Tag Archives: Trustee

Becoming a Trustee

Before I became a trustee I had read about the great work that Support Adoption For Pets does, but as with so many things, it’s not until you see for yourself that you really get to understand the value of our work.  So I was really looking forward to spending the day with Amy who had arranged for us to visit three of the rehoming centres we support.

First stop was the new Manchester rehoming centre run by the Dogs Trust – WOW!  What an amazing place and what fantastic people!  This is a purpose built facility so the public areas are all light and airy and designed to provide as much access to and information about the dogs as possible.  But, impressive as this is, it is the facilities for the dogs that really stand out – the reception facilities, the multiple exercise grounds providing sensory and physical enrichment, the care taken with individual diets and the rehoming itself; nothing is left to chance.

After a cup of tea which gave us time to chat with the team, we headed over to the RSPCA centre in Accrington.  Physically the contrast was quite stark.  Here was an assembly of older buildings with no obvious ‘identity’ but inside the devotion to the care of their pets was obvious.  They care for an array of dogs and cats seeking new homes as well as those being housed longer term.  We also found a pair of ferrets who were enjoying play time with one of the volunteers.  One of the key aspects of our visit was to discuss their plans for a new rabbit unit to replace the rather dilapidated unit which now cannot be used.

Final stop of the day, after a quick stop for a burger at the Motorway services, was a visit to Carla Lane Animals in Need near Liverpool.  We have funded an intensive care unit for cats as part of a major redevelopment at the site so it was a huge pleasure to hand over one of our plaques for their wall.  Three passionate trustees showed us around the centre, the open spaces they use to rehabilitate the dogs in their care and the other facilities.  They were rightly proud of what they have achieved, yet very humble about the hill that’s still to climb to provide homes for the pets that so desperately need one.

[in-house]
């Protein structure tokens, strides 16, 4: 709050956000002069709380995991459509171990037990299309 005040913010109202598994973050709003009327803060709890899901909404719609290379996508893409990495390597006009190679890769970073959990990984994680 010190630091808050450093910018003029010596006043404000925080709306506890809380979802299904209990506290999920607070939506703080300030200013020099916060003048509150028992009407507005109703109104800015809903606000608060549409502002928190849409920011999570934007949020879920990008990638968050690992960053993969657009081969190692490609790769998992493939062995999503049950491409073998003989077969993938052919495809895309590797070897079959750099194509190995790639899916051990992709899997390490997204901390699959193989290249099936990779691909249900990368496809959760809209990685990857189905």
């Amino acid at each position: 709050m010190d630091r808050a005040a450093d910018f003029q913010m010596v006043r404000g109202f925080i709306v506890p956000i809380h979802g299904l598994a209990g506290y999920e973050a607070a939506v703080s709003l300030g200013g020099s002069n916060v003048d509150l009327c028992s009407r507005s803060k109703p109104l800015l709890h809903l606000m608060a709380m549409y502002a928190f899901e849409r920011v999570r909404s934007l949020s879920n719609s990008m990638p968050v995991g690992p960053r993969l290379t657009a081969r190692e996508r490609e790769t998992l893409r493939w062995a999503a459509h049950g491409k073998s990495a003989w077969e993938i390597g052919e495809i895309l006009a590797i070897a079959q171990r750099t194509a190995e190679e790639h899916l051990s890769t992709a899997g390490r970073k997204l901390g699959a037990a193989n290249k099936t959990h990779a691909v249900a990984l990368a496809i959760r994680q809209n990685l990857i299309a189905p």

I returned home inspired.  Seeing really is believing.

Brian Hudspith joined the Support Adoption For Pets board of Trustees in 2015

Ride London 100 fundraising

Daniel CornwellI’m not sure signing up to do a 100 mile bike ride was in my “job description” when I signed up to be a Trustee for Support Adoption For Pets nevertheless I entered Ride London 100 with some trepidation.

Personal circumstances have seen a move to The North and coupled with a severe chest infection in February/March my training was limited to just over 250 miles this year. In comparison last year I did over 1,600 miles, culminating in a 100 mile ride in October.

After finding a hotel just 6 miles from the start I headed to The Olympic Park with real trepidation; would I complete it, could I? What time would I do? Could I possibly dip under the magic 6 hour mark. My understanding is that the six hour mark is the equivalent to a marathon runner doing a marathon in four hours – not sure though…!

The start was organized, each ‘wave’ having their own playout song – we had ‘That’s Entertainment’ by The Jam – not unhappy with this – the guys before us had Club Tropicana by Wham!

On starting the first thing I noticed was the sheer number of cyclists and how wonderful cycling on closed roads felt – it took a while to remember not to stop at red lights though…

The initial pace was (for me) ferocious, and I covered the first twenty miles in around an hour…it didn’t feel fast though and I was happy with my hydration levels and general all around energy/food levels.

The hills started at around 46 miles – Newlands Corner. For me this was the second hardest of the day’s climbs. Short(ish) but very sharp and difficult to get a rhythm on. I did my usual, stick to the left of the road, largest rear cog and just plodded my way up the hill. I must have been overtaken by dozens of people. The first ‘stoppers/walkers’ needed overtaken but I managed to get to the top ok…but then…just a few miles later – Leith Hill.

Leith Hill rises to some sections of around 12%. I am fine with gradients of up to 10%…above this though and I struggle – I’m carrying about a stone too much in all honesty and I am definitely not built for hills.

Leith Hill was an absolute pig but, again, I found a rhythm and spun my way to the top. I knew the worst was over…in fact Box Hill was amazing, I really enjoyed it…partly the views, partly the road surface (it makes  a huge difference), definitely the camaraderie, the self deprecation of other cyclists. Then it was a bit of a free wheel back into London – through Kingston and Wimbledon with huge crowds cheering you on, to finally hit the Mall. I didn’t have the energy to sprint, but I made it. I looked at my time – 5 hours 53 minutes. Better than I could possibly have imagined. On a 100 mile ride I averaged 17mph. I think this was fuelled, at least in part, by adrenaline but I was shocked at how much you get carried along by the crowd.

It was an incredible day and just the day before I hit my fundraising target of £1,000 for Support Adoption For Pets. Emotional phone calls home over the line and the trundle back to the North West via St Pancras, and Cambridgeshire (to pick my car up) followed. As I write this, three days later I have yet to wipe the grin off my face!

2014

Timings

 

The pictures above show my data after Ride London and my data for 2014.

Route and Hill

 

The picture above shows the route and hill profile.